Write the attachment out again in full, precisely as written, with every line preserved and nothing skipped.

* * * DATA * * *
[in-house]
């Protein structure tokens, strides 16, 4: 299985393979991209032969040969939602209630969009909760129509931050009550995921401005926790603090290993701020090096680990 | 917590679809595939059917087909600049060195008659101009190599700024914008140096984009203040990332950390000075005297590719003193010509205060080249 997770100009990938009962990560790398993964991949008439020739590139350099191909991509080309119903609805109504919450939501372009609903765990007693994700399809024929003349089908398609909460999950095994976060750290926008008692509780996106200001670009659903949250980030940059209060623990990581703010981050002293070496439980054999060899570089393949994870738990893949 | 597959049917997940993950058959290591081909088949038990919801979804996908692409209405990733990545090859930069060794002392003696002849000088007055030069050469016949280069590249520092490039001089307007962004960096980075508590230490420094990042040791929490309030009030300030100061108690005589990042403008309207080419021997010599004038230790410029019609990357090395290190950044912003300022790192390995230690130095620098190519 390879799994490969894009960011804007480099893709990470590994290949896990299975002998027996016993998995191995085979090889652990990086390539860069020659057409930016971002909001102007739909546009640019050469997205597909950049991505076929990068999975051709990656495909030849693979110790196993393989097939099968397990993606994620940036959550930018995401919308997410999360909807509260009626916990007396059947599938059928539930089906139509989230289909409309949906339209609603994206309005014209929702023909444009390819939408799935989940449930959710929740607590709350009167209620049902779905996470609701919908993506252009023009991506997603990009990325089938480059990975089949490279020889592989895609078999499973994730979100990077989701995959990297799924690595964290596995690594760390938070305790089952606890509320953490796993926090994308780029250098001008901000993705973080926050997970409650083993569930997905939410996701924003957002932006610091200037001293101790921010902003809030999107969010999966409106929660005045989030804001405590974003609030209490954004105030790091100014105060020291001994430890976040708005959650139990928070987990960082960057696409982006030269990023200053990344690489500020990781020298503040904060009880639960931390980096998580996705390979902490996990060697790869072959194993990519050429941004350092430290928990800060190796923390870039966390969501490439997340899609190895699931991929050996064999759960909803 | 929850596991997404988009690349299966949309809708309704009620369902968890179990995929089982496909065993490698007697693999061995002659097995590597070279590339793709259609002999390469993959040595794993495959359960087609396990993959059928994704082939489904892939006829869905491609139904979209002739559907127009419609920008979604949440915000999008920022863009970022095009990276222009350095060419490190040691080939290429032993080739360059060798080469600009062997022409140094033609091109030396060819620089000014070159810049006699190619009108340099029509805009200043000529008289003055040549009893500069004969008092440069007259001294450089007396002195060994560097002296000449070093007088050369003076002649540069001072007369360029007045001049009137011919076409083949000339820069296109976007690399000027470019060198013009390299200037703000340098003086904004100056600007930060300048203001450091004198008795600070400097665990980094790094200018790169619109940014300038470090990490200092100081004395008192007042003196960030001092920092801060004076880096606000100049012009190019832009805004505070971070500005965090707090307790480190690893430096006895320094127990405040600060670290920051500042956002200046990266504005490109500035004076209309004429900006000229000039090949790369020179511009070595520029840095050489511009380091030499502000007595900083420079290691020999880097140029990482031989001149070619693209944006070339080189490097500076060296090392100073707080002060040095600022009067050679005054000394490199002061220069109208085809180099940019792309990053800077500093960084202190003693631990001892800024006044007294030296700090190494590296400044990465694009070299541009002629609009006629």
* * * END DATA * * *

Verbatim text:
[in-house]
């Protein structure tokens, strides 16, 4: 299985393979991209032969040969939602209630969009909760129509931050009550995921401005926790603090290993701020090096680990 | 917590679809595939059917087909600049060195008659101009190599700024914008140096984009203040990332950390000075005297590719003193010509205060080249 997770100009990938009962990560790398993964991949008439020739590139350099191909991509080309119903609805109504919450939501372009609903765990007693994700399809024929003349089908398609909460999950095994976060750290926008008692509780996106200001670009659903949250980030940059209060623990990581703010981050002293070496439980054999060899570089393949994870738990893949 | 597959049917997940993950058959290591081909088949038990919801979804996908692409209405990733990545090859930069060794002392003696002849000088007055030069050469016949280069590249520092490039001089307007962004960096980075508590230490420094990042040791929490309030009030300030100061108690005589990042403008309207080419021997010599004038230790410029019609990357090395290190950044912003300022790192390995230690130095620098190519 390879799994490969894009960011804007480099893709990470590994290949896990299975002998027996016993998995191995085979090889652990990086390539860069020659057409930016971002909001102007739909546009640019050469997205597909950049991505076929990068999975051709990656495909030849693979110790196993393989097939099968397990993606994620940036959550930018995401919308997410999360909807509260009626916990007396059947599938059928539930089906139509989230289909409309949906339209609603994206309005014209929702023909444009390819939408799935989940449930959710929740607590709350009167209620049902779905996470609701919908993506252009023009991506997603990009990325089938480059990975089949490279020889592989895609078999499973994730979100990077989701995959990297799924690595964290596995690594760390938070305790089952606890509320953490796993926090994308780029250098001008901000993705973080926050997970409650083993569930997905939410996701924003957002932006610091200037001293101790921010902003809030999107969010999966409106929660005045989030804001405590974003609030209490954004105030790091100014105060020291001994430890976040708005959650139990928070987990960082960057696409982006030269990023200053990344690489500020990781020298503040904060009880639960931390980096998580996705390979902490996990060697790869072959194993990519050429941004350092430290928990800060190796923390870039966390969501490439997340899609190895699931991929050996064999759960909803 | 929850596991997404988009690349299966949309809708309704009620369902968890179990995929089982496909065993490698007697693999061995002659097995590597070279590339793709259609002999390469993959040595794993495959359960087609396990993959059928994704082939489904892939006829869905491609139904979209002739559907127009419609920008979604949440915000999008920022863009970022095009990276222009350095060419490190040691080939290429032993080739360059060798080469600009062997022409140094033609091109030396060819620089000014070159810049006699190619009108340099029509805009200043000529008289003055040549009893500069004969008092440069007259001294450089007396002195060994560097002296000449070093007088050369003076002649540069001072007369360029007045001049009137011919076409083949000339820069296109976007690399000027470019060198013009390299200037703000340098003086904004100056600007930060300048203001450091004198008795600070400097665990980094790094200018790169619109940014300038470090990490200092100081004395008192007042003196960030001092920092801060004076880096606000100049012009190019832009805004505070971070500005965090707090307790480190690893430096006895320094127990405040600060670290920051500042956002200046990266504005490109500035004076209309004429900006000229000039090949790369020179511009070595520029840095050489511009380091030499502000007595900083420079290691020999880097140029990482031989001149070619693209944006070339080189490097500076060296090392100073707080002060040095600022009067050679005054000394490199002061220069109208085809180099940019792309990053800077500093960084202190003693631990001892800024006044007294030296700090190494590296400044990465694009070299541009002629609009006629």